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This is a quick report on the meeting of the “Open Innovation” and “Access to Resources” projects that are part of the Business and Community Engagement programme. The meeting (held at the Blue Reef Aquarium in Bristol) on the 23 November, 2010, was the first time that all of the projects had met in person.

The projects in attendance, included:

  • MyMobileBristol, University of Bristol (Open Innovation)
  • O2I, University of Cornwall (Open Innovation)
  • REALISE, University of Southampton (Open Innovation)
  • Bracken, Swansea Metropolitan University (Access to Resources)
  • Open Biz, University of Edinburgh (Access to Resources)
  • RES-KN, University of Plymouth (Access to Resources) [5]

The meeting had a number of objectives:

  • Project introductions and getting a clearer understanding of the objectives of the programme.
  • Exploring the creation of a supportive environment.
  • Looking at the strengths and expertise that exists between the projects that might be shared and to identify gaps.
  • Possible collaborations.
  • Identifying stakeholders.
  • What would be considered a successful outcome for the project.

Simon Whittemore, the programme manger, identified the common strands between the projects:

  • All are pilots and demonstrators, and so have an innovation role.
  • All are expected to generate and facilitate innovation in a BIS sense, i.e. actual creation of products and services.
  • All should be exploring online marketplaces and services.
  • All are at the leading edge of their sector – they are exploratory.
  • All are focussing on partnerships.

The work of the projects will be helped by a Support and Synthesis team. They will try and gather key topics and issues across the projects and will try and make use of them. This might include organising sessions based around common topics and themes identified today include Intellectual Property models, especially in relation to Open Source software; Web 2.0 tools; data usage and ownerships; the tension between collaboration and competition.

We were also introduced to the different services that could be provided by JISC Advance in supporting the aims of the project.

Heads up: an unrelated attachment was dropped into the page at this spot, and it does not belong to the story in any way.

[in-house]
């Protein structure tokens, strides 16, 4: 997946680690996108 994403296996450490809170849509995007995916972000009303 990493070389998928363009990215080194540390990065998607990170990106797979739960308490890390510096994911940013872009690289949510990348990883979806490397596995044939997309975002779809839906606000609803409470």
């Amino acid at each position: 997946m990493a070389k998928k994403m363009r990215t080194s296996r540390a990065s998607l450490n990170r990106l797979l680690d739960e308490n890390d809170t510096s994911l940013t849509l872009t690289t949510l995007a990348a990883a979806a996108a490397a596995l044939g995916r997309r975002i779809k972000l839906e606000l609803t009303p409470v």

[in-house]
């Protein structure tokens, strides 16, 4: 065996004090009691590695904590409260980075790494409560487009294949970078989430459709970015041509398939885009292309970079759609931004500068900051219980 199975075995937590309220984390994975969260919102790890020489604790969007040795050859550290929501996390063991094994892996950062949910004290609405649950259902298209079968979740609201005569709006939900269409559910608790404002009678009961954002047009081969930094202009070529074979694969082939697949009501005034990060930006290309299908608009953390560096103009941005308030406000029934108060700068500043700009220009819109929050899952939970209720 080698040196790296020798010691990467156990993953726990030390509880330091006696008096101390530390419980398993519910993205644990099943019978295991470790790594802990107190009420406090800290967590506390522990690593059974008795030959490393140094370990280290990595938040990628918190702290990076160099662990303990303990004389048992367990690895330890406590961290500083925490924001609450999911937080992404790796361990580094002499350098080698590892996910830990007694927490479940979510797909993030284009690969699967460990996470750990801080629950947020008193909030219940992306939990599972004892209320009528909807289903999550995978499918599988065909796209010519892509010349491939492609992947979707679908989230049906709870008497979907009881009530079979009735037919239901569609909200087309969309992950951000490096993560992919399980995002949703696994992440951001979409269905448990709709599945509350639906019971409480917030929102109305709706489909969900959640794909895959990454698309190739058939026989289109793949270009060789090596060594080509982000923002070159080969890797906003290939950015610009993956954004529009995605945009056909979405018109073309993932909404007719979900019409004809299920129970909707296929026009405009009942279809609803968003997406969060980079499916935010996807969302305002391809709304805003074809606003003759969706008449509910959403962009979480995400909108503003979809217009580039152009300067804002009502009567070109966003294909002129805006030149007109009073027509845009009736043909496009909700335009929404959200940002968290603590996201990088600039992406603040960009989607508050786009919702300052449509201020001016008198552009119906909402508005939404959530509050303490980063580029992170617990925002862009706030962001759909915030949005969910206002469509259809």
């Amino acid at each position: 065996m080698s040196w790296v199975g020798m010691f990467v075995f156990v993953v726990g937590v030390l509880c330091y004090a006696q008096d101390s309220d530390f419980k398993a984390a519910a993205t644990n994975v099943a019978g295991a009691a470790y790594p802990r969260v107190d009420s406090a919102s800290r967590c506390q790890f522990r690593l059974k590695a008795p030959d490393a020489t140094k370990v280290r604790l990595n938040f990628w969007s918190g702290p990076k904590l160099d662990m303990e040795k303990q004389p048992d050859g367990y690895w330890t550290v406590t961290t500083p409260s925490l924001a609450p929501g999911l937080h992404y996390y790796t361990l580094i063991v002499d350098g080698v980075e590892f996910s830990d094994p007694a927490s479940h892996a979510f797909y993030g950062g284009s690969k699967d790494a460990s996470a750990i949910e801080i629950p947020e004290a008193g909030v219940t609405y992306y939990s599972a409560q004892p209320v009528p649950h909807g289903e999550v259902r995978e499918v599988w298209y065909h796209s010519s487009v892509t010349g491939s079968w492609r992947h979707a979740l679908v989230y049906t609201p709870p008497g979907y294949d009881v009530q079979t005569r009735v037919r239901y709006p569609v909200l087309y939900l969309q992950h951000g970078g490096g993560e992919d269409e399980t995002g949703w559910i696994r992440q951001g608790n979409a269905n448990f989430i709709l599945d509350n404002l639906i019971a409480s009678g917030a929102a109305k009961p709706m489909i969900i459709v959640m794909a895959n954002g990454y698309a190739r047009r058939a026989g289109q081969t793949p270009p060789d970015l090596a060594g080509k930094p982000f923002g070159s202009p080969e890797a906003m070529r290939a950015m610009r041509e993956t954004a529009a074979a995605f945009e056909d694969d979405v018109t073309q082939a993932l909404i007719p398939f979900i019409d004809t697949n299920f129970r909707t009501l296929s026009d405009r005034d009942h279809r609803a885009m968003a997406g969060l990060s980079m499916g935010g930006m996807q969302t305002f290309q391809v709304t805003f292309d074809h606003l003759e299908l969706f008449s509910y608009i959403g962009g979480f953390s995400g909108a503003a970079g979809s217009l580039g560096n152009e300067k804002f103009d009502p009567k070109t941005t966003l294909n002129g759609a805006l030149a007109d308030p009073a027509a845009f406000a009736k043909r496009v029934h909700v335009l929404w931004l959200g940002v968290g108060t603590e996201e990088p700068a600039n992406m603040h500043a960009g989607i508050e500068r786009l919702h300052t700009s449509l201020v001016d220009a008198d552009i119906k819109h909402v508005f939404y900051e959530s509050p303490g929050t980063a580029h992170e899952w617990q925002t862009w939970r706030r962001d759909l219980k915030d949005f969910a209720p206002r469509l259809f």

From a collaboration point of view I think the REALISE project will be in touch, since they are focussed on accessibility of online tools. A number of projects were also interested in mobile technologies, although not necessarily MyMobileBristol. I pointed out that the project team and ILRT had expertise in project management, technical management, a strong record in successful bid submissions and technical expertise in web and mobile technologies. I also pointed out the project team was employing experts in usability, user experience and design.

Punam Khosla from the Acumen project will be contacting us to help refine stakeholder analysis; including both internal and external stakeholders. They are going to take a “holistic view” of all the projects and will create a stakeholder map. They will look for both synergies and gaps and will help publicise project successes.

In identifying success, I suggested that the University adopting MyMobileBristol as a service beyond the end of the project could be seen as a success. In hindsight, I should have pointed out, even if a different product was used, the adoption of case studies, relationships with third parties, lessons learnt would also be successes.

We were told to gather any evidence of impact, such as feedback from events (including video clips). So, the outputs from our recent Developing for the Mobile Web workshop should be useful in this regard. When we work on stake holder analysis and user engagement, it might be useful to record the interviews at the end of the project to see if we have met expectations.

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